In the UK I would use T-Cut which is an auto body polish for removing dull areas of paintwork or lacquer coating.

 

 

Ref pictures, use the Upload feature.

i use something similar, but can't remember the brand -a friend gave it to me... it works well!

Link to post
Share on other sites

Cellphone screen polish -- displex. Though, personally I prefer Novus. Displex is good for "some" demonstrator pens. Careful though, it can cause haziness is some vintage materials (ex. Sheaffer Craftsman)

Link to post
Share on other sites
TwelveDrawings

Cellphone screen polish -- displex. Though, personally I prefer Novus. Displex is good for "some" demonstrator pens. Careful though, it can cause haziness is some vintage materials (ex. Sheaffer Craftsman)

I will try the cellphone screen polish first, because it sounds the least abraisive. Starting mild and progressively getting more abraisive is probably a safe strategy. That, and using my worst-case pen as a guinea pig.

 

-- www.TwelveDrawings.com

 

Link to post
Share on other sites

Create an account or sign in to comment

You need to be a member in order to leave a comment

Create an account

Sign up for a new account in our community. It's easy!

Register a new account

Sign in

Already have an account? Sign in here.

Sign In Now


  • Most Contributions

    1. amberleadavis
      amberleadavis
      37511
    2. PAKMAN
      PAKMAN
      30190
    3. Ghost Plane
      Ghost Plane
      28220
    4. jar
      jar
      26101
    5. wimg
      wimg
      25566
  • Upcoming Events

  • Blog Comments

    • A Smug Dill
      Even so, you'd end up with a fragmented list, and it becomes an O(N²) process for each prospective requestor to check what is available: effectively recreate the list of currently active servers (without any reliable up-to-date info upfront about the inks and number of samples on offer in the thread) from the sequential list of posts, which may be spread over two or even more pages, and then query each server independently to check what is currently on offer.   It comes down to not hav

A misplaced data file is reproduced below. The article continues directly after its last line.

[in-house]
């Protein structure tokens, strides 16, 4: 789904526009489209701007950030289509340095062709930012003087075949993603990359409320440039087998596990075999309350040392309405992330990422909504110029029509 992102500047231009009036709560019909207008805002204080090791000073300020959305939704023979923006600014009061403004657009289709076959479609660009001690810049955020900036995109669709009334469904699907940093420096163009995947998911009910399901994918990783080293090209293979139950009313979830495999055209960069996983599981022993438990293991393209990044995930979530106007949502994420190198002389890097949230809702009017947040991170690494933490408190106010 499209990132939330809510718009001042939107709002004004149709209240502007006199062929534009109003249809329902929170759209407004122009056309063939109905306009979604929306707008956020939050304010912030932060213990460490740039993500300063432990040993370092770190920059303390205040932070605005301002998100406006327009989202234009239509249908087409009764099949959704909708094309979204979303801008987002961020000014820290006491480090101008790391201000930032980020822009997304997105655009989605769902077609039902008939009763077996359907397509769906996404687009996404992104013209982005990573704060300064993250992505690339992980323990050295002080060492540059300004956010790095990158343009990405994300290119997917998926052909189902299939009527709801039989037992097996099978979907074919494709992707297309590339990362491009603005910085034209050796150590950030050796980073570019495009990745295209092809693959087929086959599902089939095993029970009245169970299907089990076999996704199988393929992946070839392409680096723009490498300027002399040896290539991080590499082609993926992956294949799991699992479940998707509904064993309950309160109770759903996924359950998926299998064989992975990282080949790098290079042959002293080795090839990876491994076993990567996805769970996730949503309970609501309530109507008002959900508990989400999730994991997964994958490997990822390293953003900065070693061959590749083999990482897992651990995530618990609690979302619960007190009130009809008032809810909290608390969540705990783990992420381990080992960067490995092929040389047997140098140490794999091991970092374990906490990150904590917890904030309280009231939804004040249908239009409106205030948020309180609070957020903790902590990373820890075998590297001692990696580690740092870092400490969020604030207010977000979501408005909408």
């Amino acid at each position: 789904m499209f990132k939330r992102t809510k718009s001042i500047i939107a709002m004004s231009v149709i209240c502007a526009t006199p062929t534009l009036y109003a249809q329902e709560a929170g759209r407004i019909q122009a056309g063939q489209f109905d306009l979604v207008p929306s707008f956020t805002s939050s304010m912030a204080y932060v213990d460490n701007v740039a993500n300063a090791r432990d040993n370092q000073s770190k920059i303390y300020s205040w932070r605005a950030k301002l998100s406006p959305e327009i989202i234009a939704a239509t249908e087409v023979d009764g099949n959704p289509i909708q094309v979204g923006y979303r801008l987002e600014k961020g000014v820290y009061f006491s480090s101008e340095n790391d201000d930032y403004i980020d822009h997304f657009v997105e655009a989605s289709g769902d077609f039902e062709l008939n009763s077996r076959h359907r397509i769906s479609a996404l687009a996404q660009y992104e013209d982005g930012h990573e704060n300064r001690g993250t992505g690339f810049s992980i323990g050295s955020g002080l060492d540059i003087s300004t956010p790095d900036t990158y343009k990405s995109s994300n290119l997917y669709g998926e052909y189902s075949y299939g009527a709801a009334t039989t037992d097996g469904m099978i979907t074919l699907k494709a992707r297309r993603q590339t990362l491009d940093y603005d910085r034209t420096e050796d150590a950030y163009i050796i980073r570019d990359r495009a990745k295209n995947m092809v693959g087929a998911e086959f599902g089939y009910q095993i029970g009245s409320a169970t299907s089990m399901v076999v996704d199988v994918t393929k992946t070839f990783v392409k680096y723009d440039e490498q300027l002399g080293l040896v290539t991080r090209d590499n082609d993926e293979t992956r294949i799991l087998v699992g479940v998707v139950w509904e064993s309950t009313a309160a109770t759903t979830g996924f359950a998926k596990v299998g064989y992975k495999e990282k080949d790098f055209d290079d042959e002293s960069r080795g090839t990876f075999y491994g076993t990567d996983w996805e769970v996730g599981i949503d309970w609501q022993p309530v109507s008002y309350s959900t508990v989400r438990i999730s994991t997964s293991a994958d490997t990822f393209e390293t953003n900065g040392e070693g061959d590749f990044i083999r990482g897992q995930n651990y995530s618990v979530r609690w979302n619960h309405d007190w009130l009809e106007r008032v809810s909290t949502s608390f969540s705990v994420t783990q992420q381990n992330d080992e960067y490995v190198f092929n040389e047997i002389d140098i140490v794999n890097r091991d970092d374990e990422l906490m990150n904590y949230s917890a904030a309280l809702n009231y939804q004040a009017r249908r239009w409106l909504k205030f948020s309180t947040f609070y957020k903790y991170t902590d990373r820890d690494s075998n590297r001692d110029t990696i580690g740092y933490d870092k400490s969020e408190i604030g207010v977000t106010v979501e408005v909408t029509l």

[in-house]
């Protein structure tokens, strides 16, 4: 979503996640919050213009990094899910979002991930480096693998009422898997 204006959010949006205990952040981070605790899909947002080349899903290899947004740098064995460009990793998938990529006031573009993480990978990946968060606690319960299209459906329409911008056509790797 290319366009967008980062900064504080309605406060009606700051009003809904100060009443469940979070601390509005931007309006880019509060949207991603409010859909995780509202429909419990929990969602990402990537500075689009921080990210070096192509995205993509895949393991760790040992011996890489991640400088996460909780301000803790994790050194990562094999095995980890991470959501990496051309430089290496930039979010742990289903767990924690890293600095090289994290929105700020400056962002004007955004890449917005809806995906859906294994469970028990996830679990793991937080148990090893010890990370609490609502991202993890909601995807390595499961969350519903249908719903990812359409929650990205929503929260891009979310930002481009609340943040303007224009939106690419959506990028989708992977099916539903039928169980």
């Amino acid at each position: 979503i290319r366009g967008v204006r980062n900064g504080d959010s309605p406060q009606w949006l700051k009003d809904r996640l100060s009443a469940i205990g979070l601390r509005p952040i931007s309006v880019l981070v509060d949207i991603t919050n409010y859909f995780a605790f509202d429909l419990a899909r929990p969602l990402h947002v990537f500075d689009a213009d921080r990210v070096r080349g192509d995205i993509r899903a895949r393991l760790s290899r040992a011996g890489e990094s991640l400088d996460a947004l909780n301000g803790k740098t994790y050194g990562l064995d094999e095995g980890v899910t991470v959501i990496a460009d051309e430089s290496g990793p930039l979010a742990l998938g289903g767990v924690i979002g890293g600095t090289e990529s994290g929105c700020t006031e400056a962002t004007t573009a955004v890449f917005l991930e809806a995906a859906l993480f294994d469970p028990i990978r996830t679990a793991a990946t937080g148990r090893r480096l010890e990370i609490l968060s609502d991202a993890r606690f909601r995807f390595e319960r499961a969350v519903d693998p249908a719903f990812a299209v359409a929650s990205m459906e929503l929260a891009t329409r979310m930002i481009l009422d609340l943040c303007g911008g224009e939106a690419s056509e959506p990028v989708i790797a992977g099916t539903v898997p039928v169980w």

• LizEF
      If one wanted to do this, one could just use the "About Me" field which appears to be unlimited in size.  And if a bunch of people wanted to cooperate, the Member Title field (or signature) could be used to this end - "Ink Giver" (or some such) could be used by those with inks to give...  No software edits required.
    • Arkanabar
      I suppose the update issue could be mitigated.  One would post a link in signature, to the particular part of your profile where you list the inks that you're willing to post samples to others, gratis.  But looking at profiles, I suspect that would require an edit to the board's software, potentially a nontrivial task.
    • A Smug Dill
      I read your idea as getting willing givers to publicly register as members of a set of heterogenous servers, in a system in which a client would explicitly select an available server from a list, to which he/she will then send a request privately and asynchronously. Request handling in the system is unmanaged, and individual requests are handled by the targeted servers completely independently on each other. I think the model is fine, although there are some operational concerns you may want to
    • Daneaxe
      First thought on the method/system of ink sharing: Think the best way, to begin with, is to follow the way of the US thread: offer up a (small) list of inks you are willing to PIF, to whoever expresses interest. Write clearly in the "mission statement" how it works, with a tiny "quid pro quo" that even a struggling student can comply with, i.e. post your opinion and a writing sample, with option of a full review if desired.   So yours truly might say: "I'm offering up samples of D
  • Chatbox

    You don't have permission to chat.
    Load More
  • Expiring Soon

    • By benbot517
      51 years and 5 months
    • By benbot517
      51 years and 5 months
    • By benbot517
      51 years and 5 months
    • By Okami
      51 years and 5 months
    • By Okami
      51 years and 5 months
  • Random Adverts

  • Files

  • Today's Birthdays

    1. aloofy
      aloofy
      (38 years old)
    2. Aplekan
      Aplekan
      (34 years old)
    3. bardiir
      bardiir
      (36 years old)
    4. bbrovold
      bbrovold
      (68 years old)
    5. Bill_Sauers
      Bill_Sauers
      (51 years old)





×
×
  • Create New...